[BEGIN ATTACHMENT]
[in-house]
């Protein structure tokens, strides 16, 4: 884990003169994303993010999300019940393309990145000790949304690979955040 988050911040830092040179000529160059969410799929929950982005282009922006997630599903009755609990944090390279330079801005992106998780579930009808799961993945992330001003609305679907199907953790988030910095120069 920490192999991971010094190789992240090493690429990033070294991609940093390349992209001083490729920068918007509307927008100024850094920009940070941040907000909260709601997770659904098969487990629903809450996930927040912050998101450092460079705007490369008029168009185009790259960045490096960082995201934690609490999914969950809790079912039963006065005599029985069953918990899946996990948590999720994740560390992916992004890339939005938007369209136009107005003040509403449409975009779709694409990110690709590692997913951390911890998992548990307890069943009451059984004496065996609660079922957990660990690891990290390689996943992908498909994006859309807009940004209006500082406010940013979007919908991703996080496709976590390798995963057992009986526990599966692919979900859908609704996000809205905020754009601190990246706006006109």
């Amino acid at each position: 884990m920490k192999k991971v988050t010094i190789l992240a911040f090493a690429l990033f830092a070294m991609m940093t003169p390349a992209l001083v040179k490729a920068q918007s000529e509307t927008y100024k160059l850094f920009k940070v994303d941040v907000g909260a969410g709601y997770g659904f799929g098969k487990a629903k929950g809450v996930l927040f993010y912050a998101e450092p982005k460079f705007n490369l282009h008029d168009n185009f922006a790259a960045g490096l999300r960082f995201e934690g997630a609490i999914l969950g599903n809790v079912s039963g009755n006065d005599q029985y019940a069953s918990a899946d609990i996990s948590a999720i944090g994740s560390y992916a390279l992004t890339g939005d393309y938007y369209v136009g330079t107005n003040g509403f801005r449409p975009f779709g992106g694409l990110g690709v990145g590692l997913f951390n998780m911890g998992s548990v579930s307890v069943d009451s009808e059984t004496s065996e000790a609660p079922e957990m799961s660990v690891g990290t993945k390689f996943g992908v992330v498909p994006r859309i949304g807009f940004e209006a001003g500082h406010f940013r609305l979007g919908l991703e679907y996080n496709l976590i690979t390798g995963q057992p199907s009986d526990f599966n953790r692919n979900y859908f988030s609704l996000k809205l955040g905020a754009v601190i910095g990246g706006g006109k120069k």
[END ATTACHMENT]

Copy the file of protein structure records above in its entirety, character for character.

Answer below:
[in-house]
């Protein structure tokens, strides 16, 4: 884990003169994303993010999300019940393309990145000790949304690979955040 988050911040830092040179000529160059969410799929929950982005282009922006997630599903009755609990944090390279330079801005992106998780579930009808799961993945992330001003609305679907199907953790988030910095120069 920490192999991971010094190789992240090493690429990033070294991609940093390349992209001083490729920068918007509307927008100024850094920009940070941040907000909260709601997770659904098969487990629903809450996930927040912050998101450092460079705007490369008029168009185009790259960045490096960082995201934690609490999914969950809790079912039963006065005599029985069953918990899946996990948590999720994740560390992916992004890339939005938007369209136009107005003040509403449409975009779709694409990110690709590692997913951390911890998992548990307890069943009451059984004496065996609660079922957990660990690891990290390689996943992908498909994006859309807009940004209006500082406010940013979007919908991703996080496709976590390798995963057992009986526990599966692919979900859908609704996000809205905020754009601190990246706006006109």
């Amino acid at each position: 884990m920490k192999k991971v988050t010094i190789l992240a911040f090493a690429l990033f830092a070294m991609m940093t003169p390349a992209l001083v040179k490729a920068q918007s000529e509307t927008y100024k160059l850094f920009k940070v994303d941040v907000g909260a969410g709601y997770g659904f799929g098969k487990a629903k929950g809450v996930l927040f993010y912050a998101e450092p982005k460079f705007n490369l282009h008029d168009n185009f922006a790259a960045g490096l999300r960082f995201e934690g997630a609490i999914l969950g599903n809790v079912s039963g009755n006065d005599q029985y019940a069953s918990a899946d609990i996990s948590a999720i944090g994740s560390y992916a390279l992004t890339g939005d393309y938007y369209v136009g330079t107005n003040g509403f801005r449409p975009f779709g992106g694409l990110g690709v990145g590692l997913f951390n998780m911890g998992s548990v579930s307890v069943d009451s009808e059984t004496s065996e000790a609660p079922e957990m799961s660990v690891g990290t993945k390689f996943g992908v992330v498909p994006r859309i949304g807009f940004e209006a001003g500082h406010f940013r609305l979007g919908l991703e679907y996080n496709l976590i690979t390798g995963q057992p199907s009986d526990f599966n953790r692919n979900y859908f988030s609704l996000k809205l955040g905020a754009v601190i910095g990246g706006g006109k120069k």